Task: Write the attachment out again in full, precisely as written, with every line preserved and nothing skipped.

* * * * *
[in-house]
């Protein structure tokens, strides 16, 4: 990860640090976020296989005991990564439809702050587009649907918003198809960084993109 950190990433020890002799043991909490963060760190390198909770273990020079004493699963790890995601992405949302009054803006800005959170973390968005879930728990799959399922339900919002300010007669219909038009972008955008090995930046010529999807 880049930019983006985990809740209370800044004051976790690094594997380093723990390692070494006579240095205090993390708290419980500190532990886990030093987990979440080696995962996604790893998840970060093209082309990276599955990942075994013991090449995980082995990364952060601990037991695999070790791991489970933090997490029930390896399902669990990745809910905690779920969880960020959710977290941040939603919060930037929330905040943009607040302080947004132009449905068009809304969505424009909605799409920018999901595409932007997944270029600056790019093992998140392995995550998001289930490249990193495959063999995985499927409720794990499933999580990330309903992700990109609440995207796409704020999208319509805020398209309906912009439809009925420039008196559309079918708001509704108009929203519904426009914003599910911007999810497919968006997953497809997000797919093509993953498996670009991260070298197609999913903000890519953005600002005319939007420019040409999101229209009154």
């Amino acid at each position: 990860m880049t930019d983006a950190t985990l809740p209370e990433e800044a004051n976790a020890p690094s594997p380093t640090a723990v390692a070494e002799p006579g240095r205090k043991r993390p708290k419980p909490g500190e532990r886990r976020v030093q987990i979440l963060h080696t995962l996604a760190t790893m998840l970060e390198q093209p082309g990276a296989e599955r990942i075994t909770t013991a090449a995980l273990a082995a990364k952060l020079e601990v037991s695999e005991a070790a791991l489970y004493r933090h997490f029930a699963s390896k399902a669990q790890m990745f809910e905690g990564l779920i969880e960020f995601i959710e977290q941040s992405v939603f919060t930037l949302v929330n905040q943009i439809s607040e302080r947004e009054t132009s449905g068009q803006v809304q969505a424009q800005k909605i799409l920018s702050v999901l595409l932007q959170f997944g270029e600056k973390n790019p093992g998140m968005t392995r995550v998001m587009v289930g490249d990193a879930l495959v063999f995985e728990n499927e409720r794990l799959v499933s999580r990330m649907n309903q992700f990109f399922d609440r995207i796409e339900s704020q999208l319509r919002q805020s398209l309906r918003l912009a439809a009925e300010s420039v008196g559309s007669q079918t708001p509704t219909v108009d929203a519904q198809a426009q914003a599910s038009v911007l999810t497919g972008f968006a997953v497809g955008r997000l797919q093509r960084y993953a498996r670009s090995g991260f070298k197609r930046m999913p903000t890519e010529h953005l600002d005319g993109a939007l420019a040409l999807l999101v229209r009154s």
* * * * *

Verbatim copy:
[in-house]
């Protein structure tokens, strides 16, 4: 990860640090976020296989005991990564439809702050587009649907918003198809960084993109 950190990433020890002799043991909490963060760190390198909770273990020079004493699963790890995601992405949302009054803006800005959170973390968005879930728990799959399922339900919002300010007669219909038009972008955008090995930046010529999807 880049930019983006985990809740209370800044004051976790690094594997380093723990390692070494006579240095205090993390708290419980500190532990886990030093987990979440080696995962996604790893998840970060093209082309990276599955990942075994013991090449995980082995990364952060601990037991695999070790791991489970933090997490029930390896399902669990990745809910905690779920969880960020959710977290941040939603919060930037929330905040943009607040302080947004132009449905068009809304969505424009909605799409920018999901595409932007997944270029600056790019093992998140392995995550998001289930490249990193495959063999995985499927409720794990499933999580990330309903992700990109609440995207796409704020999208319509805020398209309906912009439809009925420039008196559309079918708001509704108009929203519904426009914003599910911007999810497919968006997953497809997000797919093509993953498996670009991260070298197609999913903000890519953005600002005319939007420019040409999101229209009154």
């Amino acid at each position: 990860m880049t930019d983006a950190t985990l809740p209370e990433e800044a004051n976790a020890p690094s594997p380093t640090a723990v390692a070494e002799p006579g240095r205090k043991r993390p708290k419980p909490g500190e532990r886990r976020v030093q987990i979440l963060h080696t995962l996604a760190t790893m998840l970060e390198q093209p082309g990276a296989e599955r990942i075994t909770t013991a090449a995980l273990a082995a990364k952060l020079e601990v037991s695999e005991a070790a791991l489970y004493r933090h997490f029930a699963s390896k399902a669990q790890m990745f809910e905690g990564l779920i969880e960020f995601i959710e977290q941040s992405v939603f919060t930037l949302v929330n905040q943009i439809s607040e302080r947004e009054t132009s449905g068009q803006v809304q969505a424009q800005k909605i799409l920018s702050v999901l595409l932007q959170f997944g270029e600056k973390n790019p093992g998140m968005t392995r995550v998001m587009v289930g490249d990193a879930l495959v063999f995985e728990n499927e409720r794990l799959v499933s999580r990330m649907n309903q992700f990109f399922d609440r995207i796409e339900s704020q999208l319509r919002q805020s398209l309906r918003l912009a439809a009925e300010s420039v008196g559309s007669q079918t708001p509704t219909v108009d929203a519904q198809a426009q914003a599910s038009v911007l999810t497919g972008f968006a997953v497809g955008r997000l797919q093509r960084y993953a498996r670009s090995g991260f070298k197609r930046m999913p903000t890519e010529h953005l600002d005319g993109a939007l420019a040409l999807l999101v229209r009154s």